Editorial: ageism and Australia

When my grandmother passed away just over a year ago, one of the things that gave me peace was seeing the love and care she received in her final days, from both family and staff at her residential aged care facility.

Unfortunately, not everyone is shown this kind of dignity and respect as they age.

While interviewing people for research for this edition’s feature article on elder abuse (page 9), a common theme which came up was our problem of ageism in Australia. The 2017 Australian Law Reform Commission Report, Elder Abuse: a national legal response, also names it as a problem. According to the report, Australia’s population is ageing, as we are living longer and having fewer children. In 2014–2015, 15% of our population was aged 65 or over and this is expected to rise to 23% by 2055.

When I attended university several years ago, the WA author and journalist, Liz Byrski was one of my tutors. Liz writes fiction novels and was tutoring my class for a creative writing unit. When she introduced herself to the class at the beginning of the semester, she told us she writes fiction about older women, because women of a certain age become invisible in media. If you google her now you will find that she writes about this topic a lot.

Recently, I binge watched the Grace and Frankie series on Netflix, which is about two older women whose husbands both leave them – for each other. Apart from comedy, the show addresses what it’s like to be an older, single woman – from friends passing away, health deterioration, ageism, dating and sexuality.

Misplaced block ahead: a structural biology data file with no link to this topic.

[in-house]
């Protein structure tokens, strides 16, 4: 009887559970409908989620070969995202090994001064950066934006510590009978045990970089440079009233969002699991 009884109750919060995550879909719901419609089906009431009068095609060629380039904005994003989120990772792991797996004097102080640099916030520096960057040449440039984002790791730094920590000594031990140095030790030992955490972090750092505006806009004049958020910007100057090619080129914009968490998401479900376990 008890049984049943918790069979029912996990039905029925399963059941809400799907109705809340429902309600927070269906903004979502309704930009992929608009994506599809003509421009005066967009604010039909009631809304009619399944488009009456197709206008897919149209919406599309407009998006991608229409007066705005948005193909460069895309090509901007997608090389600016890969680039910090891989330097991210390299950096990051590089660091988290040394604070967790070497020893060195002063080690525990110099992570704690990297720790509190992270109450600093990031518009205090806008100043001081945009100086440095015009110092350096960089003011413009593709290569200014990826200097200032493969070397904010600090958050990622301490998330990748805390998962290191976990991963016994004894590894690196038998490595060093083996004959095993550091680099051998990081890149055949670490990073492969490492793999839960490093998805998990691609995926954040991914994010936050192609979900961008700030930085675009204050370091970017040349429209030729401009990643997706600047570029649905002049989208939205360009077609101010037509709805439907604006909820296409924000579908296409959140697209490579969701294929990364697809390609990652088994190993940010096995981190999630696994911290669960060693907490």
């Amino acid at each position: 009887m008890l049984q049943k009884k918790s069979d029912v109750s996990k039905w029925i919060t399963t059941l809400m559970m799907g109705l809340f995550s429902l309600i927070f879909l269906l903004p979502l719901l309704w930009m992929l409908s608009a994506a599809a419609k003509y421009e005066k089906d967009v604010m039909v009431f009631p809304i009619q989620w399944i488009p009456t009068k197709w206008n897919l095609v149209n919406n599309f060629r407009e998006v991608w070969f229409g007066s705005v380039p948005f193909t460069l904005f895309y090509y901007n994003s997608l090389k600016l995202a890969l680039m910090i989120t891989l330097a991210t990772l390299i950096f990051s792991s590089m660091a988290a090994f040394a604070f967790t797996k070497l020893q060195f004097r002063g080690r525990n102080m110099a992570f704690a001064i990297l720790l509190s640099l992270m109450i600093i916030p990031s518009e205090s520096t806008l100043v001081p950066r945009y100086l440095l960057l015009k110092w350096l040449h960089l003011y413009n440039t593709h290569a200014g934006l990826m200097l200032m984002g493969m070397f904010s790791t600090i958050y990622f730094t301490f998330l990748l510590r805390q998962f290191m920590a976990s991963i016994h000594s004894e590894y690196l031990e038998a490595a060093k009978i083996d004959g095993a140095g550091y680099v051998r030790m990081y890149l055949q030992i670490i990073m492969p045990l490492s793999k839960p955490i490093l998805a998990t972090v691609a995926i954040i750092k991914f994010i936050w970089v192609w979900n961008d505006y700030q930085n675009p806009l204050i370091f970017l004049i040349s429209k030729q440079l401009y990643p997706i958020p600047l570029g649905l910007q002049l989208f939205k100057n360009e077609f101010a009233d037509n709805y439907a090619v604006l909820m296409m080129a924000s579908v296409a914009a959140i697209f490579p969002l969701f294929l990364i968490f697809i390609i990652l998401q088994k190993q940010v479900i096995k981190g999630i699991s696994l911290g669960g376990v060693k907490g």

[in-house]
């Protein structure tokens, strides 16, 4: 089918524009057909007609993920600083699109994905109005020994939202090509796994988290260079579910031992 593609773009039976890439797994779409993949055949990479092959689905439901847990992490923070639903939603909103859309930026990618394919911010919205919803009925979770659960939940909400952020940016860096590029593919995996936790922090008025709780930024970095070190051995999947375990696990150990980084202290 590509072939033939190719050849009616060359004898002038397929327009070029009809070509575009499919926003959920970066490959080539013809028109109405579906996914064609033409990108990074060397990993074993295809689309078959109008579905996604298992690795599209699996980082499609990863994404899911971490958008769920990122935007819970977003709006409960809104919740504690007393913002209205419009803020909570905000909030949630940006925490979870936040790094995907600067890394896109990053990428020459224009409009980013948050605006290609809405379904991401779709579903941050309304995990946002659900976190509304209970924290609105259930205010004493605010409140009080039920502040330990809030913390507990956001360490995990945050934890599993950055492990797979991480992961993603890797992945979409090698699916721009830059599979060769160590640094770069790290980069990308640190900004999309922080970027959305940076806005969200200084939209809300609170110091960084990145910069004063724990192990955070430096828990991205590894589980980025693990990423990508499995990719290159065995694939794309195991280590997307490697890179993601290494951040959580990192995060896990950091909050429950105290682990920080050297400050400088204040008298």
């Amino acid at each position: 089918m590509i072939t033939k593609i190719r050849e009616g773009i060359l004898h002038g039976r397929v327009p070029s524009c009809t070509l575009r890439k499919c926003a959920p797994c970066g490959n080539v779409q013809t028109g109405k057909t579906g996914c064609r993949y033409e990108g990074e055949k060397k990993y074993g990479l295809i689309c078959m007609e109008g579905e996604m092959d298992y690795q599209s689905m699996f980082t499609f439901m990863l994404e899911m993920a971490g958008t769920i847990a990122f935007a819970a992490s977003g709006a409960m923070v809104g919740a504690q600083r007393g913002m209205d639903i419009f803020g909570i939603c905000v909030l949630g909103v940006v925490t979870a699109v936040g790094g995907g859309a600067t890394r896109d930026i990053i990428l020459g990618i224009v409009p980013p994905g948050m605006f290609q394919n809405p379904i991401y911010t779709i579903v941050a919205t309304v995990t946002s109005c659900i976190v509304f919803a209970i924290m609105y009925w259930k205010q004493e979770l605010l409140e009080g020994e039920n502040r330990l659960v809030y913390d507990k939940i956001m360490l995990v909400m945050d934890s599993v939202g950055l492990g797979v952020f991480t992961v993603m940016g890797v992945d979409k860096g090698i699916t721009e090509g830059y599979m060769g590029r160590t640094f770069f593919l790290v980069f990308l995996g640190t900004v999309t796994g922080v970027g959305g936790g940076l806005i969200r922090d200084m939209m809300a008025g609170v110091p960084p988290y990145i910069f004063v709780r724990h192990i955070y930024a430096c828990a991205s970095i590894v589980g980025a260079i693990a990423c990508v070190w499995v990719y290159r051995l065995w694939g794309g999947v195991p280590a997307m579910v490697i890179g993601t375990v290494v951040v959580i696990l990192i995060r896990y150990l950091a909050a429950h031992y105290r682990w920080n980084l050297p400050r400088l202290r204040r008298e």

I don’t want to give spoilers about how season four ended, but it did leave me feeling a little disturbed. Season five will air in 2019 and I’m hoping it will address some of the ways the women were treated by their adult children.

In Australia, older people are often ignored and in preparing for this article I heard many examples of ageism. I heard that older people often feel invisible, like when an older person is driven to  the doctor by their adult child and the doctor will address the child, as opposed to the older person who needs the doctor’s advice.

As a woman in my mid-thirties, it certainly has given me a lot to think about and I hope it does for you too. Feel free to send us some of your thoughts to revive@wa.uca.org.au.

Heather Dowling

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